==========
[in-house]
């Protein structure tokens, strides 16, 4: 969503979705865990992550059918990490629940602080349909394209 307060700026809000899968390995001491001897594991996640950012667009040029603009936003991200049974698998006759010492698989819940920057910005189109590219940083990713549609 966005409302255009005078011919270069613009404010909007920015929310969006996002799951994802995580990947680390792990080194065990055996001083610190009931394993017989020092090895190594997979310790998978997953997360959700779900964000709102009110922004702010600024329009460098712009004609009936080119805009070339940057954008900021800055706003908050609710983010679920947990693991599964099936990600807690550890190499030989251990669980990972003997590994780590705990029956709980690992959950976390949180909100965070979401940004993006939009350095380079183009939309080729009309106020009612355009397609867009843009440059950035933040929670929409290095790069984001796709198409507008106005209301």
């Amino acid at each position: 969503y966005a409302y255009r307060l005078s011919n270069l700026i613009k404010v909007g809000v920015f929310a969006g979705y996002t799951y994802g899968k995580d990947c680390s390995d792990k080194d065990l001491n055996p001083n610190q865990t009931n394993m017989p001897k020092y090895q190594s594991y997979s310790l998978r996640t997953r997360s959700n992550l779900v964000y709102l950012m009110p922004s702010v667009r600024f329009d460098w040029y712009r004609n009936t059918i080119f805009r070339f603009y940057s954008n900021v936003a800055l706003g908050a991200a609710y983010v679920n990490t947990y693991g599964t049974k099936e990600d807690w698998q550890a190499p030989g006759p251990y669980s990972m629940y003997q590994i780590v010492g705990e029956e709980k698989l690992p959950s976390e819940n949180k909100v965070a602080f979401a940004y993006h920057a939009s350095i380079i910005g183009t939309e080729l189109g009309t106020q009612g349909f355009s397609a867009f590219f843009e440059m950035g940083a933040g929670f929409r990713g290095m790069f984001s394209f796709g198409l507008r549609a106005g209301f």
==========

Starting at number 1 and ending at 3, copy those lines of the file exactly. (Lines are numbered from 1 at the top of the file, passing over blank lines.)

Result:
[in-house]
């Protein structure tokens, strides 16, 4: 969503979705865990992550059918990490629940602080349909394209 307060700026809000899968390995001491001897594991996640950012667009040029603009936003991200049974698998006759010492698989819940920057910005189109590219940083990713549609 966005409302255009005078011919270069613009404010909007920015929310969006996002799951994802995580990947680390792990080194065990055996001083610190009931394993017989020092090895190594997979310790998978997953997360959700779900964000709102009110922004702010600024329009460098712009004609009936080119805009070339940057954008900021800055706003908050609710983010679920947990693991599964099936990600807690550890190499030989251990669980990972003997590994780590705990029956709980690992959950976390949180909100965070979401940004993006939009350095380079183009939309080729009309106020009612355009397609867009843009440059950035933040929670929409290095790069984001796709198409507008106005209301």
């Amino acid at each position: 969503y966005a409302y255009r307060l005078s011919n270069l700026i613009k404010v909007g809000v920015f929310a969006g979705y996002t799951y994802g899968k995580d990947c680390s390995d792990k080194d065990l001491n055996p001083n610190q865990t009931n394993m017989p001897k020092y090895q190594s594991y997979s310790l998978r996640t997953r997360s959700n992550l779900v964000y709102l950012m009110p922004s702010v667009r600024f329009d460098w040029y712009r004609n009936t059918i080119f805009r070339f603009y940057s954008n900021v936003a800055l706003g908050a991200a609710y983010v679920n990490t947990y693991g599964t049974k099936e990600d807690w698998q550890a190499p030989g006759p251990y669980s990972m629940y003997q590994i780590v010492g705990e029956e709980k698989l690992p959950s976390e819940n949180k909100v965070a602080f979401a940004y993006h920057a939009s350095i380079i910005g183009t939309e080729l189109g009309t106020q009612g349909f355009s397609a867009f590219f843009e440059m950035g940083a933040g929670f929409r990713g290095m790069f984001s394209f796709g198409l507008r549609a106005g209301f």